Cory McKenzie '15
Convinced that college was best spent exploring as many different paths as possible, Cory McKenzie (’15) of Hampstead, New Hampshire, followed many a rabbit trail during his years at the University of New Hampshire. Entering UNH as a history major, Cory dabbled in the histories of the Russian Orthodox Church and the New Hampshire Supreme Court during his freshman and sophomore years. By the time he was a junior, he found himself signed up for three majors (History, Classics, and Philosophy) and studying three languages very different from his native English: Japanese, Classical Greek, and Hittite.
Cory says that the three most influential writers in his excursive academic career have been Murasaki Shikibu, Immanuel Kant, and Homer.
The first of these three fateful encounters occurred at his hometown’s public library when Cory was only eleven years old. Browsing the tomes on the historical fiction shelf one summer afternoon, he discovered Murasaki Shikibu’s Tale of Genji, an eleventh-century Japanese literary classic. This accidental encounter inspired him to study the Japanese language.
The second and third encounters both happened on Cory’s very first day at UNH. He began the day with a philosophy seminar. He was so excited by the energetic discussion of Immanuel Kant’s essay, Answering the Question: What Is Enlightenment?, that he almost immediately signed up for his second major.
After this encounter with the philosophers, Cory walked across campus for a humanities course on the Ancient World. Cory was at once captivated by Homer’s Odyssey, and before long he was studying Classical Greek so that he could read this book in its original language. Impressed by the camaraderie he found in the Classics Department, he knew he had to become a Classics major—even though it meant he would have to stay at UNH an extra semester to complete the requirements!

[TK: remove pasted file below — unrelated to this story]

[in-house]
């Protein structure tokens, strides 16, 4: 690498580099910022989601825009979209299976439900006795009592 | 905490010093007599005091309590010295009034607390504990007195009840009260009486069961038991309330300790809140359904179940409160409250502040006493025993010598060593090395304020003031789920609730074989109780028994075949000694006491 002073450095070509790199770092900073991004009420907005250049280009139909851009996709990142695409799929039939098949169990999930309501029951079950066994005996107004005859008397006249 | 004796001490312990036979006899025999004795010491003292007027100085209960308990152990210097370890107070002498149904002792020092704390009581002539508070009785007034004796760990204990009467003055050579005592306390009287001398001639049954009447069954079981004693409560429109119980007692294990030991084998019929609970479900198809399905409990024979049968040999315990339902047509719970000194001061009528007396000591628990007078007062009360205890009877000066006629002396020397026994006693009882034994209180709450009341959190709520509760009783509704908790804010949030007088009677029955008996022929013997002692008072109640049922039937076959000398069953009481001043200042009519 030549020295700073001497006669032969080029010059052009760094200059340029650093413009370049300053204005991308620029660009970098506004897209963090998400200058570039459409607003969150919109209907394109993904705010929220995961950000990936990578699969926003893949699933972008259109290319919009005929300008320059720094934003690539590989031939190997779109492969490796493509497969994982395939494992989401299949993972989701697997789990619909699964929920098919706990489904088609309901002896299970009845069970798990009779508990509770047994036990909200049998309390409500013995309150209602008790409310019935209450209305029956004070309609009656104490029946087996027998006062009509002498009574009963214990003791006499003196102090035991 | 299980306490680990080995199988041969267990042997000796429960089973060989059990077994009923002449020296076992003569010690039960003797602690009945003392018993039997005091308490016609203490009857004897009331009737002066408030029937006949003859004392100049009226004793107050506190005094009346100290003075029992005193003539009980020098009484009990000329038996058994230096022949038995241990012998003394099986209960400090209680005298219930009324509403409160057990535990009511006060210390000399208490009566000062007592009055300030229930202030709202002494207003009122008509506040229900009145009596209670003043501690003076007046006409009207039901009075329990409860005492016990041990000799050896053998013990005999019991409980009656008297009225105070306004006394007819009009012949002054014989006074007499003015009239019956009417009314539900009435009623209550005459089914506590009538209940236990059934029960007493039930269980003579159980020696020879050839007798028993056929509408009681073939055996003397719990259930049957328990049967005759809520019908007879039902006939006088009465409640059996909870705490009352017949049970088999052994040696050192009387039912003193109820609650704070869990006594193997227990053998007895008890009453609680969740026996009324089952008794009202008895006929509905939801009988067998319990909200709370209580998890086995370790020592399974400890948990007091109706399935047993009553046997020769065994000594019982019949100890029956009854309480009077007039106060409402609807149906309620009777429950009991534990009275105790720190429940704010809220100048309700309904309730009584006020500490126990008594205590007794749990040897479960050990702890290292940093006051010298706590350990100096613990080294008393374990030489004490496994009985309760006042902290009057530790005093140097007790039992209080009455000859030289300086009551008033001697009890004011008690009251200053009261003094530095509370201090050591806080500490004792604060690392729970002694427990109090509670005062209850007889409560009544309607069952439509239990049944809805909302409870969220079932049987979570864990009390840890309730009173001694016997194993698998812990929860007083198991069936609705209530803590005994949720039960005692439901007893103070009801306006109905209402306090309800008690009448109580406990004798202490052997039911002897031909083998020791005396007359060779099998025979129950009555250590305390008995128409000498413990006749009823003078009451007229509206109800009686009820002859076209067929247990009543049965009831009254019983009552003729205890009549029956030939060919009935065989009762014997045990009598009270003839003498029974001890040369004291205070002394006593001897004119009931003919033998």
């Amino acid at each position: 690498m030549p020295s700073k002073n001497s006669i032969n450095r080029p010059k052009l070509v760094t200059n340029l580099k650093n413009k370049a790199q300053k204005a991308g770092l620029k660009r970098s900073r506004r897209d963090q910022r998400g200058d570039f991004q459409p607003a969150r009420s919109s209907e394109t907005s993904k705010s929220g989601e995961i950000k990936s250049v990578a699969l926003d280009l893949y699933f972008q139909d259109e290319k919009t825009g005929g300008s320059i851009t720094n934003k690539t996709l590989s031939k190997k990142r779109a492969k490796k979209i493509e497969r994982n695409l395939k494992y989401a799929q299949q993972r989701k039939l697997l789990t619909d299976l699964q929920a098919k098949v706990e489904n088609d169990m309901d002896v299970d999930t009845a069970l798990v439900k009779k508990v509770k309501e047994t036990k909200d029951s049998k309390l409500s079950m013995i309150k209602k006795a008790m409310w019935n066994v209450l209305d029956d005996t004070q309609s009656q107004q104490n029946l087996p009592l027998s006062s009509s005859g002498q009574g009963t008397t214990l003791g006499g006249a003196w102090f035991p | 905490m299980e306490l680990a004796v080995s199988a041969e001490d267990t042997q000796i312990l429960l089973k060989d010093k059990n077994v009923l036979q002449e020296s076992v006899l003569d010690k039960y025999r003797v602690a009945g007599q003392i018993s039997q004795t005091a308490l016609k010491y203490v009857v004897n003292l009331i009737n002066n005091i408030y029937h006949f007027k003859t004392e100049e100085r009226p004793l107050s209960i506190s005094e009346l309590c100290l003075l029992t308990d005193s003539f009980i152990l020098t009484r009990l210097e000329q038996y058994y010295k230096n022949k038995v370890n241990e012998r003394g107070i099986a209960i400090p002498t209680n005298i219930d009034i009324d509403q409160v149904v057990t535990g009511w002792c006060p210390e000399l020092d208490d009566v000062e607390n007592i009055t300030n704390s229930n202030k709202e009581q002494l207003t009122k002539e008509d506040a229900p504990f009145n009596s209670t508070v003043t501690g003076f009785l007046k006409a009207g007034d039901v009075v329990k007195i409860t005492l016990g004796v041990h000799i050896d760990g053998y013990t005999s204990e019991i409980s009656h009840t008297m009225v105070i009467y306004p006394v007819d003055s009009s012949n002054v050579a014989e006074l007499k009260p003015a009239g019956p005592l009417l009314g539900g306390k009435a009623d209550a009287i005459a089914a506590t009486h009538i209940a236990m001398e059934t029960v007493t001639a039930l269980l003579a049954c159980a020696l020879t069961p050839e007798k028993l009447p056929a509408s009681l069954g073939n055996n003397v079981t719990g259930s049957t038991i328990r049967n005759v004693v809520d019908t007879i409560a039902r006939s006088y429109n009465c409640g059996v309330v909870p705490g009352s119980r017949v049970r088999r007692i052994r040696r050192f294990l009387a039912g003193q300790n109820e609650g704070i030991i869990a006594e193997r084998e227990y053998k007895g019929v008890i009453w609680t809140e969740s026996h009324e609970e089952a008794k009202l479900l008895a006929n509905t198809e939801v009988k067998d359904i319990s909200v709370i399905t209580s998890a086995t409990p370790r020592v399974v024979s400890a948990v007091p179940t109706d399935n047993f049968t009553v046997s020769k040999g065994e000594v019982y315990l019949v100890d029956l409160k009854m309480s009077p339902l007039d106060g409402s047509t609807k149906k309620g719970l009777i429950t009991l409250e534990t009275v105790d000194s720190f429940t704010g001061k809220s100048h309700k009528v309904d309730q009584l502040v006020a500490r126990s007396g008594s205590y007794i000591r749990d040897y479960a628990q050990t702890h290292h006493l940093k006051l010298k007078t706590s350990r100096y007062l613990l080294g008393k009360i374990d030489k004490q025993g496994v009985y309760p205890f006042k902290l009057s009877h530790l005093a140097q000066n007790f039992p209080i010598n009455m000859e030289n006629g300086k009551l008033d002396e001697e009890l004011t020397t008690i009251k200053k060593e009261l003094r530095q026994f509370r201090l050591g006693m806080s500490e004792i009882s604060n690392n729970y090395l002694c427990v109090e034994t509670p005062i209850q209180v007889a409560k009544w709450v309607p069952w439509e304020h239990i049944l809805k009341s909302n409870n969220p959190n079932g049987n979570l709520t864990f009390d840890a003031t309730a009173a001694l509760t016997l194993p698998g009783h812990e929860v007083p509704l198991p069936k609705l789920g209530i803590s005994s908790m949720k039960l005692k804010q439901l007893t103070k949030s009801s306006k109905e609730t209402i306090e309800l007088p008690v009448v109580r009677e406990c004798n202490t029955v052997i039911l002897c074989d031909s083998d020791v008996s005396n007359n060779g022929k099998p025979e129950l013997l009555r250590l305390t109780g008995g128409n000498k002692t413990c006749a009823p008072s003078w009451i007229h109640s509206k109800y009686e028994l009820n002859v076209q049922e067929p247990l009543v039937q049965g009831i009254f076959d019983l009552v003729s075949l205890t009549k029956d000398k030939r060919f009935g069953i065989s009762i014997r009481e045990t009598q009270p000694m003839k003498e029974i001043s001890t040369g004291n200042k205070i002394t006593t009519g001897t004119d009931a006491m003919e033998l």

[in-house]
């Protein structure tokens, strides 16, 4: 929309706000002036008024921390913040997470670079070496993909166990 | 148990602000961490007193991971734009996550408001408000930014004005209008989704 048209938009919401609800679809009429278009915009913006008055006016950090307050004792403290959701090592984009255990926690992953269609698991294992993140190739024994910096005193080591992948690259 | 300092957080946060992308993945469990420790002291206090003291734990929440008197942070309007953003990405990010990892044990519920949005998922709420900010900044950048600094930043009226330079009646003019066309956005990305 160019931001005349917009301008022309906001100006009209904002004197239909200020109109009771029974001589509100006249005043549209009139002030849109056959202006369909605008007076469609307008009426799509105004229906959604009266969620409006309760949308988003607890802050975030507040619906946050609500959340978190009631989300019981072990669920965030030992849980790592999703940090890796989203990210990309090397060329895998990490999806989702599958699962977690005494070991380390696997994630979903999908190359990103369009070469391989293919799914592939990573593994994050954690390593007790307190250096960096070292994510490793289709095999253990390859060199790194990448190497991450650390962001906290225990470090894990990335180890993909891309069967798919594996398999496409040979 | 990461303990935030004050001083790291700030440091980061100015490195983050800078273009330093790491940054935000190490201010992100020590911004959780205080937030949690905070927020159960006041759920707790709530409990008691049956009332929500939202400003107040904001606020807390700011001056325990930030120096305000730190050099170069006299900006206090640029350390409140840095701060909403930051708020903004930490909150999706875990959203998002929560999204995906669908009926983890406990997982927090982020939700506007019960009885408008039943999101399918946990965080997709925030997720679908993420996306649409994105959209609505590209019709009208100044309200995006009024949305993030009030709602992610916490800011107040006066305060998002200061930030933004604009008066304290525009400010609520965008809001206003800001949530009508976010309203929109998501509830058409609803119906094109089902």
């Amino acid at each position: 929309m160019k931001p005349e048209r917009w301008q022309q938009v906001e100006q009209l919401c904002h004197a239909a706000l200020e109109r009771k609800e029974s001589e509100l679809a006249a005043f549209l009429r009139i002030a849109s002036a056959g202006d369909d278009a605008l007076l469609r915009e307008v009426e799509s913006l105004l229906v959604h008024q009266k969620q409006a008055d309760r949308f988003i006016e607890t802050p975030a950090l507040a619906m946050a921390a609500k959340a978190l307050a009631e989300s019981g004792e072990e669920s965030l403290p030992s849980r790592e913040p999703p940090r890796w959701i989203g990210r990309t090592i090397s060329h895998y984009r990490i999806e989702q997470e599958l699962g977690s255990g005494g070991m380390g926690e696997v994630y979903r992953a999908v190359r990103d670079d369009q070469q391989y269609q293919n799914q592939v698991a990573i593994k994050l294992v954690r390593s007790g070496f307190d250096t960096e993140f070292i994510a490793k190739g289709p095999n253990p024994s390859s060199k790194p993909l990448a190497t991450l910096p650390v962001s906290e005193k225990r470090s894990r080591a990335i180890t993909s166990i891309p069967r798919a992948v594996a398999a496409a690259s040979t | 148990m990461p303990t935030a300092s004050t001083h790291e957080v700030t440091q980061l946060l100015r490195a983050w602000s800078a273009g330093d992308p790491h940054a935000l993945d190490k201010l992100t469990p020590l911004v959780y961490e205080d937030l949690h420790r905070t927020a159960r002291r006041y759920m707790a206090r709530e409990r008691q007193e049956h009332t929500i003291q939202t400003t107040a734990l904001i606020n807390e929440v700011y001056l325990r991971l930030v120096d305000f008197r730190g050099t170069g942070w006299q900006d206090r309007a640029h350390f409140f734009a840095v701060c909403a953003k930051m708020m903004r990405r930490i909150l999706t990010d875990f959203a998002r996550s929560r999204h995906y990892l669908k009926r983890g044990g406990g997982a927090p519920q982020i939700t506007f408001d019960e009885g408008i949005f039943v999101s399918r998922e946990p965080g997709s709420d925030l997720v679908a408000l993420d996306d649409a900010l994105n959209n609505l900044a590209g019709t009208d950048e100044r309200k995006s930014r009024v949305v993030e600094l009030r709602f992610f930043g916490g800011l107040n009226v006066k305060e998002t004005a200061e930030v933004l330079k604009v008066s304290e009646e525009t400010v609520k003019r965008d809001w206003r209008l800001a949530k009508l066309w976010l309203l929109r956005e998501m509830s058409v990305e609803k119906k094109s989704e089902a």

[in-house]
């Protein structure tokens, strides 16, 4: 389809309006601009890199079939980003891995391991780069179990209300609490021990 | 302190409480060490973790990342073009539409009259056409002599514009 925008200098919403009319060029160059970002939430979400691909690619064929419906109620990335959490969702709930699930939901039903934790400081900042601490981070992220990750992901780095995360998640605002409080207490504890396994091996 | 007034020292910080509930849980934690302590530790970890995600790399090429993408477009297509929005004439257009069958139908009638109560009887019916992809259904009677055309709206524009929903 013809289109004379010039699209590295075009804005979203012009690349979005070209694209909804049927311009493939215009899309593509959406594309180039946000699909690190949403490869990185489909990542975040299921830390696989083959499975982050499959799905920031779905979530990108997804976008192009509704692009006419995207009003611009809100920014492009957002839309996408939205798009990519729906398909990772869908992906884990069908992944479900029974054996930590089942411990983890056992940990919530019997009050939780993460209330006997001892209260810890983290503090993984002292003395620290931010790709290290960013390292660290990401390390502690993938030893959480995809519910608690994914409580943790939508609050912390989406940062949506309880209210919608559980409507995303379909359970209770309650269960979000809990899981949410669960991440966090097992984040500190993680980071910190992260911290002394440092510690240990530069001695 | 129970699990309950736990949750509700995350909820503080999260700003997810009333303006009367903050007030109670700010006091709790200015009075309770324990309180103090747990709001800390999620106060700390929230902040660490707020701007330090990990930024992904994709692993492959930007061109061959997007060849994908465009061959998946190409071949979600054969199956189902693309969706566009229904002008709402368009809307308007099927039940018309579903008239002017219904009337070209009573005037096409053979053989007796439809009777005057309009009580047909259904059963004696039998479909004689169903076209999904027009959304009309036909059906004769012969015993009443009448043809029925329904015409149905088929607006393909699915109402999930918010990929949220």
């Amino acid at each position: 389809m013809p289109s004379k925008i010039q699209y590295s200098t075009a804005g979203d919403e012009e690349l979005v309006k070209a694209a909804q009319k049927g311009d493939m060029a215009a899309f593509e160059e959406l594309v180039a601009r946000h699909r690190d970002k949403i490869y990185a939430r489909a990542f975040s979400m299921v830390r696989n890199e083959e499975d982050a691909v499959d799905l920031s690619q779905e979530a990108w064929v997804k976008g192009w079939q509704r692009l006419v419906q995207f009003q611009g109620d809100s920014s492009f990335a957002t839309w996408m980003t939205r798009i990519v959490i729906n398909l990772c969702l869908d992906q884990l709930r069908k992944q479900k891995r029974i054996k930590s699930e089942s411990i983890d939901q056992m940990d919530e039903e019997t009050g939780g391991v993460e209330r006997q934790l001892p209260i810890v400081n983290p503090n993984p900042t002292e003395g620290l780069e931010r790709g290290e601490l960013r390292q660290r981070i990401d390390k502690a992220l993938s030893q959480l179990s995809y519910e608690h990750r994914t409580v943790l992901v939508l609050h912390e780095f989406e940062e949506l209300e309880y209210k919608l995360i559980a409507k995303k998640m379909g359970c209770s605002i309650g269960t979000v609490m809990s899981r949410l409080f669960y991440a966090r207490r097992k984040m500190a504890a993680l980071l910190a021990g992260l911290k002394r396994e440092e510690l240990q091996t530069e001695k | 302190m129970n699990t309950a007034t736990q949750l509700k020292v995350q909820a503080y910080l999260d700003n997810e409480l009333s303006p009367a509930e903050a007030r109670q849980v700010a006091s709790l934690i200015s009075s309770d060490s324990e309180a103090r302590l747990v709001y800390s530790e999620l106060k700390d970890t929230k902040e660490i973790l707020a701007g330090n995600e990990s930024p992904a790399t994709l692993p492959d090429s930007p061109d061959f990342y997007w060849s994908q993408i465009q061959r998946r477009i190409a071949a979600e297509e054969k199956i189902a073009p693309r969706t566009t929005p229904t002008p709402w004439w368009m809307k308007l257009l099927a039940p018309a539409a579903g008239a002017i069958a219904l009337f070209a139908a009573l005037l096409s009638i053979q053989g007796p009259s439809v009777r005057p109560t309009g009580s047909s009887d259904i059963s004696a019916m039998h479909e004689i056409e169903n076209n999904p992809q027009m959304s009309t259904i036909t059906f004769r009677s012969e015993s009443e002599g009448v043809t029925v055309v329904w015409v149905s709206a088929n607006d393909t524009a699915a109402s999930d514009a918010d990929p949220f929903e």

Having studied the Greek and Latin classics and their central place in Western history and thought, he became curious about what influence the classics might (or might not) have had in Japan. This curiosity led him to discover Yuriwaka, a little-known medieval Japanese legend that closely resembles Homer’s Odyssey. Due to its similarities to the Odyssey, scholars have debated for more than a century whether Yuriwaka was a native narrative or a foreign import. In the summer of 2013, Cory was awarded an IROP fellowship from UNH’s Hamel Center for Undergraduate Research, which allowed him to travel to Kobe, Japan, in order to study Yuriwaka and the debate surrounding its origins.
While retracing the footsteps of Japan’s Odysseus, Cory felt that he had finally found his calling. Hoping to pursue a career in medieval Japanese literature, he is now studying as a research fellow at Kobe University in Kobe, Japan. His dream is to someday share with students his love for this East Asian island nation and its history, language, and culture, with the same enthusiasm that his professors in the Classics Department taught him about the Greco-Roman world.